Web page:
It gives me great pleasure to hear of the continuance of your health and vivacity. Though it is long since I have had the pleasure of a line from you, I am sure you do not forget one, who is, with the greatest respect and the warmest friendship, ever yours,
TO RALPH IZARD, t
Financial Jffairs of the United States in Europe.
Passy, 4 January, 1779.
Sir, Your intimation, that you expect more money from us, obliges us to expose to you our circumstances. Upon the supposition, that Congress had borrowed in America but five millions of dollars, or twenty-five millions of livres, and relying on the remittances intended to be sent to us, for answering other demands, we gave expectations that we should be able to pay here the interest of that sum, as a means of supporting the credit of the currency. The Congress have borrowed near twice that sum, and are now actually drawing on us for the interest, the bills appearing here daily for acceptance. Their distress for money in America has been so great, from the enormous expense of the war, that they have also been induced to draw on us for very large sums, to stop other pressing demands; and they have not been able to purchase remittances for us to the extent they proposed; and, of what they have sent, much has been taken or treacherously carried into England; only two small cargoes of tobacco having arrived, and they are long since mortgaged to the Farmers General, so that they produce us nothing, but leave us expenses to pay.
* Concerning this proposed Canada expedition, see Sparks's Life of Washington, 2d ed. p. 287.
f This letter was written by Dr. Franklin, but intended to be signed by the Commissioners jointly. On the back of the manuscript is the following endorsement. "Rough draft of a proposed letter in answer to one from Mr. Izard to the Commissioners, dated January 2d." As it is here called the draft of a proposed letter, it may possibly never have been sent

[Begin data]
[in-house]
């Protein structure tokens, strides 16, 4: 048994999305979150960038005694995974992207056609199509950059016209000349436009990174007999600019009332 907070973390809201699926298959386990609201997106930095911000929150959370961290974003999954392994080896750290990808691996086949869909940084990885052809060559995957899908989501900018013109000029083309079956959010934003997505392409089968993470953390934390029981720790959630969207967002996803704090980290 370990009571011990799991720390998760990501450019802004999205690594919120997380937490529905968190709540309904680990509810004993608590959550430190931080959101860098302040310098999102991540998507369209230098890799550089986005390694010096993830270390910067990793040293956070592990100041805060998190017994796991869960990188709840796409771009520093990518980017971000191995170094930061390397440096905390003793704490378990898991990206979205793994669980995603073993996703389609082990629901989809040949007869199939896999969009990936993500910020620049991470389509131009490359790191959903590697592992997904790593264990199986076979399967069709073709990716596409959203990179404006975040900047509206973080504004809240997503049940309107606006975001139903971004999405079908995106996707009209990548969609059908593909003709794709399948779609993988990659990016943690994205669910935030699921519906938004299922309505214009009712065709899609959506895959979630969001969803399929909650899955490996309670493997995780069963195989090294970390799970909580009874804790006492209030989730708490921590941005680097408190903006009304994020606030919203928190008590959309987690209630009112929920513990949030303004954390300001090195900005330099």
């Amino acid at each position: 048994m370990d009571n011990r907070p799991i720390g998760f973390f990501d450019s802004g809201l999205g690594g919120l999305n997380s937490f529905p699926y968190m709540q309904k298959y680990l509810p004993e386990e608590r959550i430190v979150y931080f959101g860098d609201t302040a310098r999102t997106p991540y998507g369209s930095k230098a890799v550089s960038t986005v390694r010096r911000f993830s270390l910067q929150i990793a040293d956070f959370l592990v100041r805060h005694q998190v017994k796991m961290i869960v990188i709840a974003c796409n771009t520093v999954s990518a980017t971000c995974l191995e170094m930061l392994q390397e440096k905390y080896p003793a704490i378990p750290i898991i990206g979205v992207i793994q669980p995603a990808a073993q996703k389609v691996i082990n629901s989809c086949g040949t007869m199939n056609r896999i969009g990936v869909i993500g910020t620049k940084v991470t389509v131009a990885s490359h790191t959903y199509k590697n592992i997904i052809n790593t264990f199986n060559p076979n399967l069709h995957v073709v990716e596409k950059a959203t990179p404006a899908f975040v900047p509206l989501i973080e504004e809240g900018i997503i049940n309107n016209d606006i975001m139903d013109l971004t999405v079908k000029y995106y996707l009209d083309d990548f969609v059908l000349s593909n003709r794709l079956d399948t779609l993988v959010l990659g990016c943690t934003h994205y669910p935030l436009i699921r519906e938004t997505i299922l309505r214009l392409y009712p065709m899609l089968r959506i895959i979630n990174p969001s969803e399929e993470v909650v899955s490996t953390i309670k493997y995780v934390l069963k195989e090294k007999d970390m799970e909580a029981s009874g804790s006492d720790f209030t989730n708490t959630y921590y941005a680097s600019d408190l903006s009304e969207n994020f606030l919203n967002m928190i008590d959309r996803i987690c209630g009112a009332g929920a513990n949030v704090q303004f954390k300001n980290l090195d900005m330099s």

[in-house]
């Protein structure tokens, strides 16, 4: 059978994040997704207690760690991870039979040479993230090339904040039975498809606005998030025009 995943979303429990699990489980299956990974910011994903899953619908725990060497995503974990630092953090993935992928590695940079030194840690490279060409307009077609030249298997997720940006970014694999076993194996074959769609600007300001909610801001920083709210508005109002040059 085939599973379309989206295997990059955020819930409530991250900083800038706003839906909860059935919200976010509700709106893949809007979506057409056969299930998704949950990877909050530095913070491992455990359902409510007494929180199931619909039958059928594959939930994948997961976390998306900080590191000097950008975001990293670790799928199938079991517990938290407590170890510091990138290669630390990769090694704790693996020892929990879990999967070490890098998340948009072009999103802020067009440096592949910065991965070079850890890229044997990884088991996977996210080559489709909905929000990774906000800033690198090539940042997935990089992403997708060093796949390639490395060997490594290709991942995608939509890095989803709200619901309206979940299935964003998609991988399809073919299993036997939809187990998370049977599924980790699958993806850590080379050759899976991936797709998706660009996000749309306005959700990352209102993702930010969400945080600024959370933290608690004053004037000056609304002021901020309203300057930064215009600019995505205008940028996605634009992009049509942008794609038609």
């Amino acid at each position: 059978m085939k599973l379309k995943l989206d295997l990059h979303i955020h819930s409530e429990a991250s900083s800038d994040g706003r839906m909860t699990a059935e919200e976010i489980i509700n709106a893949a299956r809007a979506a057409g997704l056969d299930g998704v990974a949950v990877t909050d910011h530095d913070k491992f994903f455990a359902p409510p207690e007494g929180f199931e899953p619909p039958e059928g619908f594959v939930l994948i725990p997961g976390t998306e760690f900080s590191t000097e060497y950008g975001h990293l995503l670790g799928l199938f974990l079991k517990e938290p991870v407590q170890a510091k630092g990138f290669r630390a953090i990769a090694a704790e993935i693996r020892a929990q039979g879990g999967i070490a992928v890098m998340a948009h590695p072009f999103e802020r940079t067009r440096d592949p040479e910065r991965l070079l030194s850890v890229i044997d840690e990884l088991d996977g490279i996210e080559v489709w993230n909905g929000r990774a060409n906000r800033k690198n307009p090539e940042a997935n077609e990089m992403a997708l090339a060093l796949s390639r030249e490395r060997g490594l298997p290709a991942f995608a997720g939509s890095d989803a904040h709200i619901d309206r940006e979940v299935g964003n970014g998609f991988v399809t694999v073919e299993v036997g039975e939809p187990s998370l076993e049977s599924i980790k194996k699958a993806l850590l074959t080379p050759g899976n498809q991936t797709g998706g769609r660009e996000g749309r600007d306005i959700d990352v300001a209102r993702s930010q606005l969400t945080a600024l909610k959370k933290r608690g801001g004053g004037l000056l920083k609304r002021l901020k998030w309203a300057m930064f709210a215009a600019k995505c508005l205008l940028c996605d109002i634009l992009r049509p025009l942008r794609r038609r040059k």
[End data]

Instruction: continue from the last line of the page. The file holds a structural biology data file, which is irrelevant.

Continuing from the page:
The Continental vessels of war, which come to France, have likewise required great sums of us, to furnish or refit them, and supply the men with necessaries. The prisoners, too, who escape from England, claim a very expensive assistance from us, and are much dissatisfied with the scanty allowance we are able to afford them. The interest bills above mentioned, of the drawing of which we have received notice, amount to two millions and a half, and we have not a fifth part of the sum in our banker's hands to answer them. And large orders to us from Congress for supplies of clothing, arms, and ammunition, remain uncomplied with for want of money.
In this situation of our affairs, we hope you will not insist on our giving you a farther credit with our banker, with whom we are daily in danger of having no farther credit ourselves. It is not a year since you received from us the sum of two thousand guineas, which you thought necessary on account of your being to set out immediately for Florence. You have not incurred the expense of that journey. You are a gentleman of fortune. You did not come to France with any dependence on being maintained here with your family at the expense of the United States, in the time of their distress, and without rendering them the equivalent service they expected.
On all these considerations we should rather hope, that you would be willing to reimburse us the sum we have advanced to you, if it may be done with any possible convenience to your affairs. Such a supply would at least enable us to relieve more liberally our unfortunate countrymen, who have long been prisoners, stripped of every thing, of whom we daily expect to have near three hundred upon our hands by the exchange. We have the honor to be, &c.
TO THE COMMITTEE OF FOREIGN AFFAIRS.
Money advanced to Mr. Izard and Mr. Lee.
Passy, 15 January, 1779.
It being undoubtedly our duty to give the clearest account to Congress of the disbursement of their money intrusted to us; and as I apprehend our advancing to Mr. William Lee and Mr. Ralph Izard so large a sum as four thousand guineas at once, in February, 1778, without any order of Congress for so doing, and at a time when money was much wanted to fulfil their actual orders in the purchase of arms, &c, may subject the Commissioners to censure, I think it right and necessary to relate the circumstances, that they may be communicated to our constituents.
Those gentlemen, then, having represented to Mr. Deane, Mr. Lee, and myself, that, though they had received commissions to go and reside at the courts of Berlin, Vienna, and Florence, no provision had arrived for their subsistence; that they were nearly ready to set out for their respective destinations, but wanted